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Modeling the regional spread and control of vancomycin-resistant enterococci.

  • Author(s): Lee, Bruce Y
  • Yilmaz, S Levent
  • Wong, Kim F
  • Bartsch, Sarah M
  • Eubank, Stephen
  • Song, Yeohan
  • Avery, Taliser R
  • Christie, Richard
  • Brown, Shawn T
  • Epstein, Joshua M
  • Parker, Jon I
  • Huang, Susan S
  • et al.
Abstract

Background

Because patients can remain colonized with vancomycin-resistant enterococci (VRE) for long periods of time, VRE may spread from one health care facility to another.

Methods

Using the Regional Healthcare Ecosystem Analyst, an agent-based model of patient flow among all Orange County, California, hospitals and communities, we quantified the degree and speed at which changes in VRE colonization prevalence in a hospital may affect prevalence in other Orange County hospitals.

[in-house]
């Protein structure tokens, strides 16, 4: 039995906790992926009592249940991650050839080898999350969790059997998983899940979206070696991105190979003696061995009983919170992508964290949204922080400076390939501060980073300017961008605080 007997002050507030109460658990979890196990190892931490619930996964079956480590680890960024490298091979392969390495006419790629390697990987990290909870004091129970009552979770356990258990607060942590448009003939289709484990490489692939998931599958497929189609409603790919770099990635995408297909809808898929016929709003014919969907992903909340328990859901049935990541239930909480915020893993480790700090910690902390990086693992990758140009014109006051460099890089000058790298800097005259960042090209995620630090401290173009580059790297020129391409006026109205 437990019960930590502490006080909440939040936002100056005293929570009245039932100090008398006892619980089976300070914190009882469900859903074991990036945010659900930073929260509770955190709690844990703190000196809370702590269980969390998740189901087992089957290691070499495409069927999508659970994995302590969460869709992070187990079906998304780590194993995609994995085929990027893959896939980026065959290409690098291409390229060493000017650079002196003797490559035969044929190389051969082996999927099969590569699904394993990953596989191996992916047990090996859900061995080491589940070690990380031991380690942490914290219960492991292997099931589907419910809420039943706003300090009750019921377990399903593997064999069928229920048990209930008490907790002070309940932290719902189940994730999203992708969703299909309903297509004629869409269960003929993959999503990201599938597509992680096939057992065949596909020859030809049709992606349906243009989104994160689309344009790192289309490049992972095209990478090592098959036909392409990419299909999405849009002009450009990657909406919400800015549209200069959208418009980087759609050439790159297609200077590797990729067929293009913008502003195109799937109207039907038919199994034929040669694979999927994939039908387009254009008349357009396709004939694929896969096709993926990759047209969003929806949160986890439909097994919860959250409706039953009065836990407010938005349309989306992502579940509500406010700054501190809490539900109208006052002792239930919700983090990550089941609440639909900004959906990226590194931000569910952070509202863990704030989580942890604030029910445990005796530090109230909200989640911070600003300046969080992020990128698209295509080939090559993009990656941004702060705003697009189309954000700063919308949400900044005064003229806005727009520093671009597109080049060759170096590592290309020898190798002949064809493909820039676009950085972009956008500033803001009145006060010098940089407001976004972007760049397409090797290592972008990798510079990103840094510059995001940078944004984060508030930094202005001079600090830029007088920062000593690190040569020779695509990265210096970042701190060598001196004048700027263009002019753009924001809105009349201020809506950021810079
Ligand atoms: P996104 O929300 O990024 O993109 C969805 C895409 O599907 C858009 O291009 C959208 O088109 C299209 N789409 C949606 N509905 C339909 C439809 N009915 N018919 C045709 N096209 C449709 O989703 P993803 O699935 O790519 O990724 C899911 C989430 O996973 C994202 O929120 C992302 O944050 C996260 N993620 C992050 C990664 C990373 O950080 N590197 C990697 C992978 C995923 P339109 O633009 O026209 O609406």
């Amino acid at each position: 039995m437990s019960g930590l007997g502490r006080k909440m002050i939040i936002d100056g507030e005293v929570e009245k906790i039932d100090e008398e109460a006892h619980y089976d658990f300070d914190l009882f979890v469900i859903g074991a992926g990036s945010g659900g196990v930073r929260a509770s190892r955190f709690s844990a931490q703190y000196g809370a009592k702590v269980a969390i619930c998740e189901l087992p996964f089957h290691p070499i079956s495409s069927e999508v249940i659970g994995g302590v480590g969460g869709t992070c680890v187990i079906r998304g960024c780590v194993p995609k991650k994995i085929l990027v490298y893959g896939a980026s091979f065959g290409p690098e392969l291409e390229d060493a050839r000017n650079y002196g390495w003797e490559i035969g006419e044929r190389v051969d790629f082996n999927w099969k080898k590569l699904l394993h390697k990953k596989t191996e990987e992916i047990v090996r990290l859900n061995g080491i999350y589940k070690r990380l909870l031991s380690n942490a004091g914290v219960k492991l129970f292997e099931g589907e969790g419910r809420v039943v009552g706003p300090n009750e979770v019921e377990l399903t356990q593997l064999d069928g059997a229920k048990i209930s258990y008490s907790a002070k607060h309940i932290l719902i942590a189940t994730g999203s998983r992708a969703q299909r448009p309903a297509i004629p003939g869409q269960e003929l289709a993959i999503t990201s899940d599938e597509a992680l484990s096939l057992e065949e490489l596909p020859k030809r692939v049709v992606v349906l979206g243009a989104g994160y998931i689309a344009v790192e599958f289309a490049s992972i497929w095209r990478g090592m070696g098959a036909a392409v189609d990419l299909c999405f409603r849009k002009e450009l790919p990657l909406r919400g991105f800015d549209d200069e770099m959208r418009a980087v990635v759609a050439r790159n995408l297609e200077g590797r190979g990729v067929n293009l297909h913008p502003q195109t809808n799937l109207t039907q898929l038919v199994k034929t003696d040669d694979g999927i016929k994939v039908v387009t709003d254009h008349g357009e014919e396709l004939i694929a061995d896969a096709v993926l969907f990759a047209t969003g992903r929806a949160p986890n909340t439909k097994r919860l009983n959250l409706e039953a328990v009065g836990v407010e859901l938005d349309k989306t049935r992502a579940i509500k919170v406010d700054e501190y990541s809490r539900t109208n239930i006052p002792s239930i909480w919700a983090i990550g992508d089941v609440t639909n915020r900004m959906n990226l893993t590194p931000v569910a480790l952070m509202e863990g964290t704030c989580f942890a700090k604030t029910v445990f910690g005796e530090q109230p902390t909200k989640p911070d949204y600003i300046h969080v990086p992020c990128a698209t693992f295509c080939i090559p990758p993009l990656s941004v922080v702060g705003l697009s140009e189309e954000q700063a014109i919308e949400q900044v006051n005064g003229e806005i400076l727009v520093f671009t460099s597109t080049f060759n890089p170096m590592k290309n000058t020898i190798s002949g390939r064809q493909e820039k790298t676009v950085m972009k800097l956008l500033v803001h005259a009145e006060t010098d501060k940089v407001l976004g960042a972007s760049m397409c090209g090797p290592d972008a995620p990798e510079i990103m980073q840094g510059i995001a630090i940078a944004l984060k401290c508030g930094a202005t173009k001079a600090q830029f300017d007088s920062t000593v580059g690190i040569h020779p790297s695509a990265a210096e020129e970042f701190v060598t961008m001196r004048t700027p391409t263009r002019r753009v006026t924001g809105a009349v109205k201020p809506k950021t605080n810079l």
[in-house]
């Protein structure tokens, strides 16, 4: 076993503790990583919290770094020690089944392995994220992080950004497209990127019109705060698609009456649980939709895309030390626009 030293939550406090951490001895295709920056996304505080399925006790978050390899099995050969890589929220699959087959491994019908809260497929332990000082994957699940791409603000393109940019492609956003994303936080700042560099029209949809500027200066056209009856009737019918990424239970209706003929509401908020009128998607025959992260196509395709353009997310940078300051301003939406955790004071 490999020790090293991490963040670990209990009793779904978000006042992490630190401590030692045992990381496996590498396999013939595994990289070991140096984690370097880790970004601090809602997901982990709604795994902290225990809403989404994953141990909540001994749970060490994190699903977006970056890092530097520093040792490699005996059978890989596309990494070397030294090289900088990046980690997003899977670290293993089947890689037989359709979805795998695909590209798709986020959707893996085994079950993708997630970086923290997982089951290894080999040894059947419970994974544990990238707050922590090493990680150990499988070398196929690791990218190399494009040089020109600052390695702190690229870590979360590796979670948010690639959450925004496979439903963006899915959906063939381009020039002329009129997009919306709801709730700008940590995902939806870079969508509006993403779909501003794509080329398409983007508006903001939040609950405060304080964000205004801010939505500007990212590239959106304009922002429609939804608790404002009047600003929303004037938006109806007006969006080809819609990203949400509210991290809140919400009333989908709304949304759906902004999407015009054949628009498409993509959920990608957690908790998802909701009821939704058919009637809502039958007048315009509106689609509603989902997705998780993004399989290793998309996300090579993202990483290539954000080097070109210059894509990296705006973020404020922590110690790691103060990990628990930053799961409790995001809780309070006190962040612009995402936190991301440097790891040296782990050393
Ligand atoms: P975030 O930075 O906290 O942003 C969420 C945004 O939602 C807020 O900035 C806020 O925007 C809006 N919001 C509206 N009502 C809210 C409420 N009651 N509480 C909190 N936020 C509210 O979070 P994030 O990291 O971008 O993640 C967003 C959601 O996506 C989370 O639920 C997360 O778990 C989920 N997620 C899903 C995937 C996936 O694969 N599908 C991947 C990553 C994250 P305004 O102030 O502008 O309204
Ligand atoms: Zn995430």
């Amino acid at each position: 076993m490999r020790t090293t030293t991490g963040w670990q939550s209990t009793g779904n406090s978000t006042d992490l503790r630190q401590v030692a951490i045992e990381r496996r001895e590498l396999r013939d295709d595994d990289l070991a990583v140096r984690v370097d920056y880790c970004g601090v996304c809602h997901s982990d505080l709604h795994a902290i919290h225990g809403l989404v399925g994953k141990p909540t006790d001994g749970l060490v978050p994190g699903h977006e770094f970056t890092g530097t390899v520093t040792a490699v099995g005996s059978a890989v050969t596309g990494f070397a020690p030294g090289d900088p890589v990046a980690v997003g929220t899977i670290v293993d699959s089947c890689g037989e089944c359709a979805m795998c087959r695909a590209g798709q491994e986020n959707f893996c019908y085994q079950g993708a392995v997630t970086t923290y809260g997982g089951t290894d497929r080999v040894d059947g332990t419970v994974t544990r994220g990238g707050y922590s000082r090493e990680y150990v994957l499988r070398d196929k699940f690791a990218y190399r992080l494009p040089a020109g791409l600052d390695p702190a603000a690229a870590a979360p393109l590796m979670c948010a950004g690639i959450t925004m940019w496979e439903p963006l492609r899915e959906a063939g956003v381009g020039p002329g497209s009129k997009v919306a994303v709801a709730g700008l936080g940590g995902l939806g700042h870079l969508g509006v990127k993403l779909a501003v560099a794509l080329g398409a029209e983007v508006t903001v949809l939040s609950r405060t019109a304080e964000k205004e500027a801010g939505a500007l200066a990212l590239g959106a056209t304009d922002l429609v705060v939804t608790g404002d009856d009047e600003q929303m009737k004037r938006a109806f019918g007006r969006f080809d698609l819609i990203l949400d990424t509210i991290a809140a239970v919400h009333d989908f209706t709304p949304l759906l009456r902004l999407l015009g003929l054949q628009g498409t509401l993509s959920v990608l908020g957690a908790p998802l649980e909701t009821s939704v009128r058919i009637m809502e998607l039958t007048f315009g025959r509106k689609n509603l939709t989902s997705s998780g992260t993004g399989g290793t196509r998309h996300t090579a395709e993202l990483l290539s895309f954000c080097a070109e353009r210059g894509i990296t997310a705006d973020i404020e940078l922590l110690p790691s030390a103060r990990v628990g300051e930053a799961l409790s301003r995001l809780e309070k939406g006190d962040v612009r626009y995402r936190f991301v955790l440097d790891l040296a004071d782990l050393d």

Results

A sustained 10% increase in VRE colonization prevalence in any 1 hospital caused a 2.8% (none to 62%) average relative increase in VRE prevalence in all other hospitals. Effects took from 1.5 to >10 years to fully manifest. Larger hospitals tended to have greater affect on other hospitals.

Conclusions

When monitoring and controlling VRE, decision makers may want to account for regional effects. Knowing a hospital's connections with other health care facilities via patient sharing can help determine which hospitals to include in a surveillance or control program.

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